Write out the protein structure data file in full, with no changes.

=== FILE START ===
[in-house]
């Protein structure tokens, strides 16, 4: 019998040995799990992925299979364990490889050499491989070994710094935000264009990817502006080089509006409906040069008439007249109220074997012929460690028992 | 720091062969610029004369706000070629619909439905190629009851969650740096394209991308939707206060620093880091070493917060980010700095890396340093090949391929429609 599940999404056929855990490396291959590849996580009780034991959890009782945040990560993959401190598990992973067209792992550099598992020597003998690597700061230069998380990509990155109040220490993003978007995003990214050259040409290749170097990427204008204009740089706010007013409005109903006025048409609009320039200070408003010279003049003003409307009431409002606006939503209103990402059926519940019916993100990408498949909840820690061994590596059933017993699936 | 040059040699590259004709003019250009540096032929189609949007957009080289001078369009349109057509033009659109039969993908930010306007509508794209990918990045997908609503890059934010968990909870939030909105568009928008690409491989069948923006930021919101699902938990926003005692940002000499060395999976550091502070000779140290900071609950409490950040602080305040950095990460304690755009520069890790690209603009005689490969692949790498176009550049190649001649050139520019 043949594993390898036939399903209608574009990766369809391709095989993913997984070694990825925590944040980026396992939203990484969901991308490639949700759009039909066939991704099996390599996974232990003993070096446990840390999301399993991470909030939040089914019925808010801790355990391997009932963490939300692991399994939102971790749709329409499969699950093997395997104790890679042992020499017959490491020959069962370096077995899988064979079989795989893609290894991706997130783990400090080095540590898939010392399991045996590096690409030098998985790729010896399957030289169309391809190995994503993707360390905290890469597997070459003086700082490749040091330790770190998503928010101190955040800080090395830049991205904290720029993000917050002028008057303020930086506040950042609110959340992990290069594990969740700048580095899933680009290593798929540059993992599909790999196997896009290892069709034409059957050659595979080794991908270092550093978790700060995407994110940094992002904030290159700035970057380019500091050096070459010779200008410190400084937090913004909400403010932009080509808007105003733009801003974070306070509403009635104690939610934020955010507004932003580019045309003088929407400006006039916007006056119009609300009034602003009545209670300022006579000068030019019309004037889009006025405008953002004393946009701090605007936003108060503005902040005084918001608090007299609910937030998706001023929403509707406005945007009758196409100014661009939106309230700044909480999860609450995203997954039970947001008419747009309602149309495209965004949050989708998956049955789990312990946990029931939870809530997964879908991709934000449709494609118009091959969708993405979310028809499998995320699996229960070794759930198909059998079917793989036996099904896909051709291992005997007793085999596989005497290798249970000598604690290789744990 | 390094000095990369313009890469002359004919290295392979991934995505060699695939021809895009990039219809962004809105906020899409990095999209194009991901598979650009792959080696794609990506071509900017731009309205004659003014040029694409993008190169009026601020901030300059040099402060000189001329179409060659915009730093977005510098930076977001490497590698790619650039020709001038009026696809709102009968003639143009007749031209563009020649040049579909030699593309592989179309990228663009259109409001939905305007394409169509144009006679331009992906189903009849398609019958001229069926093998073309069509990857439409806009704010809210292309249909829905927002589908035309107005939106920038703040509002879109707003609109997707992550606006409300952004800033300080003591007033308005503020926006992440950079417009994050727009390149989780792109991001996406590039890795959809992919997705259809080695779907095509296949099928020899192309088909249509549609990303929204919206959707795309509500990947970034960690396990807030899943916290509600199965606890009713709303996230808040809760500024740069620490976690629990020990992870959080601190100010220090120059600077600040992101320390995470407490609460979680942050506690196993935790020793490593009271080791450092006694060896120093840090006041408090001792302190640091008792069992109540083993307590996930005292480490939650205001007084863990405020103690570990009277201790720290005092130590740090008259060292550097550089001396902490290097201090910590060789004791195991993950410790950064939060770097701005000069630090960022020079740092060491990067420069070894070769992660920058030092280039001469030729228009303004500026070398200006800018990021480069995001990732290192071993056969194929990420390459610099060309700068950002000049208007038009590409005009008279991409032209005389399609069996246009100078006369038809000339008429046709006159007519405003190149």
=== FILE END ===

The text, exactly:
[in-house]
């Protein structure tokens, strides 16, 4: 019998040995799990992925299979364990490889050499491989070994710094935000264009990817502006080089509006409906040069008439007249109220074997012929460690028992 | 720091062969610029004369706000070629619909439905190629009851969650740096394209991308939707206060620093880091070493917060980010700095890396340093090949391929429609 599940999404056929855990490396291959590849996580009780034991959890009782945040990560993959401190598990992973067209792992550099598992020597003998690597700061230069998380990509990155109040220490993003978007995003990214050259040409290749170097990427204008204009740089706010007013409005109903006025048409609009320039200070408003010279003049003003409307009431409002606006939503209103990402059926519940019916993100990408498949909840820690061994590596059933017993699936 | 040059040699590259004709003019250009540096032929189609949007957009080289001078369009349109057509033009659109039969993908930010306007509508794209990918990045997908609503890059934010968990909870939030909105568009928008690409491989069948923006930021919101699902938990926003005692940002000499060395999976550091502070000779140290900071609950409490950040602080305040950095990460304690755009520069890790690209603009005689490969692949790498176009550049190649001649050139520019 043949594993390898036939399903209608574009990766369809391709095989993913997984070694990825925590944040980026396992939203990484969901991308490639949700759009039909066939991704099996390599996974232990003993070096446990840390999301399993991470909030939040089914019925808010801790355990391997009932963490939300692991399994939102971790749709329409499969699950093997395997104790890679042992020499017959490491020959069962370096077995899988064979079989795989893609290894991706997130783990400090080095540590898939010392399991045996590096690409030098998985790729010896399957030289169309391809190995994503993707360390905290890469597997070459003086700082490749040091330790770190998503928010101190955040800080090395830049991205904290720029993000917050002028008057303020930086506040950042609110959340992990290069594990969740700048580095899933680009290593798929540059993992599909790999196997896009290892069709034409059957050659595979080794991908270092550093978790700060995407994110940094992002904030290159700035970057380019500091050096070459010779200008410190400084937090913004909400403010932009080509808007105003733009801003974070306070509403009635104690939610934020955010507004932003580019045309003088929407400006006039916007006056119009609300009034602003009545209670300022006579000068030019019309004037889009006025405008953002004393946009701090605007936003108060503005902040005084918001608090007299609910937030998706001023929403509707406005945007009758196409100014661009939106309230700044909480999860609450995203997954039970947001008419747009309602149309495209965004949050989708998956049955789990312990946990029931939870809530997964879908991709934000449709494609118009091959969708993405979310028809499998995320699996229960070794759930198909059998079917793989036996099904896909051709291992005997007793085999596989005497290798249970000598604690290789744990 | 390094000095990369313009890469002359004919290295392979991934995505060699695939021809895009990039219809962004809105906020899409990095999209194009991901598979650009792959080696794609990506071509900017731009309205004659003014040029694409993008190169009026601020901030300059040099402060000189001329179409060659915009730093977005510098930076977001490497590698790619650039020709001038009026696809709102009968003639143009007749031209563009020649040049579909030699593309592989179309990228663009259109409001939905305007394409169509144009006679331009992906189903009849398609019958001229069926093998073309069509990857439409806009704010809210292309249909829905927002589908035309107005939106920038703040509002879109707003609109997707992550606006409300952004800033300080003591007033308005503020926006992440950079417009994050727009390149989780792109991001996406590039890795959809992919997705259809080695779907095509296949099928020899192309088909249509549609990303929204919206959707795309509500990947970034960690396990807030899943916290509600199965606890009713709303996230808040809760500024740069620490976690629990020990992870959080601190100010220090120059600077600040992101320390995470407490609460979680942050506690196993935790020793490593009271080791450092006694060896120093840090006041408090001792302190640091008792069992109540083993307590996930005292480490939650205001007084863990405020103690570990009277201790720290005092130590740090008259060292550097550089001396902490290097201090910590060789004791195991993950410790950064939060770097701005000069630090960022020079740092060491990067420069070894070769992660920058030092280039001469030729228009303004500026070398200006800018990021480069995001990732290192071993056969194929990420390459610099060309700068950002000049208007038009590409005009008279991409032209005389399609069996246009100078006369038809000339008429046709006159007519405003190149």